"Does she or doesn't she....?" No it wasn't a replay of one of those decades-old Clairol commercials it was the panel of CNN's "State of the Union" this Sunday trying to figure out if presumptive Democratic Party nominee was a progressive or a moderate because at various times in recent weeks Ms. Clinton has claimed one then the other. The panel had some fun at the former Secretary of State's expense as they tried to figure her out.
Host Jake Tapper played asked Republican Strategist Ana Navarro to comment on two clips:
Ana, I want to play sound here. Hillary Clinton trying to shore up her leftward flank, facing the challenge from Bernie Sanders and contrasting that with something she just said a couple days ago.
The first clip was from a July campaign appearance in New Hampshire where Ms. Clinton said, "I take a back seat to no one when you look at my record in standing up and fighting for progressive values." The second was from the past week in Ohio, "I get accused of being kind of moderate and center. I plead guilty."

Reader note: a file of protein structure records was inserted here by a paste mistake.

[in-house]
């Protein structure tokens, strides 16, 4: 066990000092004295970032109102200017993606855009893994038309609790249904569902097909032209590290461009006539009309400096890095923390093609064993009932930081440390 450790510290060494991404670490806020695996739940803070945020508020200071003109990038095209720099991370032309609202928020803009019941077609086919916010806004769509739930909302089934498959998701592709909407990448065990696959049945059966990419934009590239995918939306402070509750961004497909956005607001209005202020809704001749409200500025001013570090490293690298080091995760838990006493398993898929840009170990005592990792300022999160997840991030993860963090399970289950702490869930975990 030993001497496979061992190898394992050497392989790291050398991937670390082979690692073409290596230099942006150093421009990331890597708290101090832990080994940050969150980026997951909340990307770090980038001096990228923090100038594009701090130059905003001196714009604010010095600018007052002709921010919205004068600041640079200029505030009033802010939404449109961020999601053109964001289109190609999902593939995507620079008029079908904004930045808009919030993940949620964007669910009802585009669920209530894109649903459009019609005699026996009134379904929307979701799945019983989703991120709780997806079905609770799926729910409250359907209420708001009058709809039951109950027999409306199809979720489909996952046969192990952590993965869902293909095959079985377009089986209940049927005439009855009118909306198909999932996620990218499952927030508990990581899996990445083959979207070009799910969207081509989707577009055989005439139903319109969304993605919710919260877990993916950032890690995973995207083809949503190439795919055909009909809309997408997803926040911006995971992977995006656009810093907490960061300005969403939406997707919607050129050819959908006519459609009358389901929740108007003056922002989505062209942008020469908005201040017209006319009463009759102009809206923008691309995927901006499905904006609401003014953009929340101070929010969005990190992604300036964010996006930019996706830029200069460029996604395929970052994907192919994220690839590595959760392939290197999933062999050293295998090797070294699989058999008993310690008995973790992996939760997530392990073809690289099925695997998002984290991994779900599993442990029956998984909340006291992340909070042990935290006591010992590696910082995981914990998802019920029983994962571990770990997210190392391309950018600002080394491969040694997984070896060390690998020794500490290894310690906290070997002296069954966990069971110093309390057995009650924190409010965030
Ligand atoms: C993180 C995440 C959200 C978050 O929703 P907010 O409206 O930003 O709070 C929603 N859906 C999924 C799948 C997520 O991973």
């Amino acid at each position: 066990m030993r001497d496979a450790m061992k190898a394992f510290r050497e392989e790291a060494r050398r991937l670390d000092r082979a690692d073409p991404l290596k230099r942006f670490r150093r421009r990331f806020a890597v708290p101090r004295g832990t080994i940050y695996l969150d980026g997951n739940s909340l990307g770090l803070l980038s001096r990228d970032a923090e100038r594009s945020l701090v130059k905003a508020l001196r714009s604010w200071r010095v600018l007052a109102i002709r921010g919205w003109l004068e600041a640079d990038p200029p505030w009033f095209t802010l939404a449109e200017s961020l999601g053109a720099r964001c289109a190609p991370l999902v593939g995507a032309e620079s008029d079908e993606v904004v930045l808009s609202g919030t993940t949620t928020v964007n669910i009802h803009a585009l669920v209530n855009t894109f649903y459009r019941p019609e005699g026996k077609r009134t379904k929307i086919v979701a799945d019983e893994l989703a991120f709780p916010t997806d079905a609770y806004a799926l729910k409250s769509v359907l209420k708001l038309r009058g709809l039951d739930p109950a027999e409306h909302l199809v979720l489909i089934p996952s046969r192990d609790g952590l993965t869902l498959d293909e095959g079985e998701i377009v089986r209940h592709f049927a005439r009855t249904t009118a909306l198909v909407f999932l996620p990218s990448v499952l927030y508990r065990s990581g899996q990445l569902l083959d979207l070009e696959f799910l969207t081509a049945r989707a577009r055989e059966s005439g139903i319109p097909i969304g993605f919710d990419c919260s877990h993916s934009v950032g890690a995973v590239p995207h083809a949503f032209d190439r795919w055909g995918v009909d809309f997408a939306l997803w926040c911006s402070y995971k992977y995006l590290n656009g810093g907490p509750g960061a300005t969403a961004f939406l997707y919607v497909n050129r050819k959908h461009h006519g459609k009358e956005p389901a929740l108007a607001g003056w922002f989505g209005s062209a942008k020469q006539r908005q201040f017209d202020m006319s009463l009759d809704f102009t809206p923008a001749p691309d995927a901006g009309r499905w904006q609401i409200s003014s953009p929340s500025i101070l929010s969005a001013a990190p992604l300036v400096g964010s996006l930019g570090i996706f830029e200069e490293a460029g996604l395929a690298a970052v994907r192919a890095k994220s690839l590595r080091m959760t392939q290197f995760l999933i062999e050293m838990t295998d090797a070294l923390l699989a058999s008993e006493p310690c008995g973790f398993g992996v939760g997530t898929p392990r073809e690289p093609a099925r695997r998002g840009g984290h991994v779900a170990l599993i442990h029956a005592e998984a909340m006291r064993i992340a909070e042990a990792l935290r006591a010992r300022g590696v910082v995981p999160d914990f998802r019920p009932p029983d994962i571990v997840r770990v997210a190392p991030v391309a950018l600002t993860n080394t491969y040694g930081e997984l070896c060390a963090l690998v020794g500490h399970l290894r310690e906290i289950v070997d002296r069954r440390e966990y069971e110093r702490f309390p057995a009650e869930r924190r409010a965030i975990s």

Tapper: So, kind of a mixed message?
Navarro: You think?
With that the entire panel laughed.
Navarro then contrasted Clinton's comments to Joe Biden's appearance on the Late Show earlier in the week
The contrast with Biden this week was lethal. You had a guy showing raw emotion and opening up his heart and his sorrow to the country. As somebody who lost a brother and saw my parents go through this, I have to tell you this was not partisan. I was, you know, sobbing into a pillow.
And on the other hand you've got a Hillary Clinton making a really forced attempt at learning how to name it and show humor on national T.V.
With that, the conversation turned to the much more important issue, evaluating Ms. Clinton's "nae nae" dance on the Ellen Show earlier in the week.
There was laughter by the panel but no mention whether based on the earlier quotes the panel felt Clinton was going to switch from "nae nae" dancing to "yea yea."
Finally former Obama staffer Van Jones got serious "That said, if she is a moderate, be a moderate. Tell Bernie Sanders where he's wrong. Stick up for what she believes in and I think that will work better for her. I think she just needs to become who she truly is."
That comment echoed a tweet sent out by former Obama campaign guru David Axelrod earlier in the week: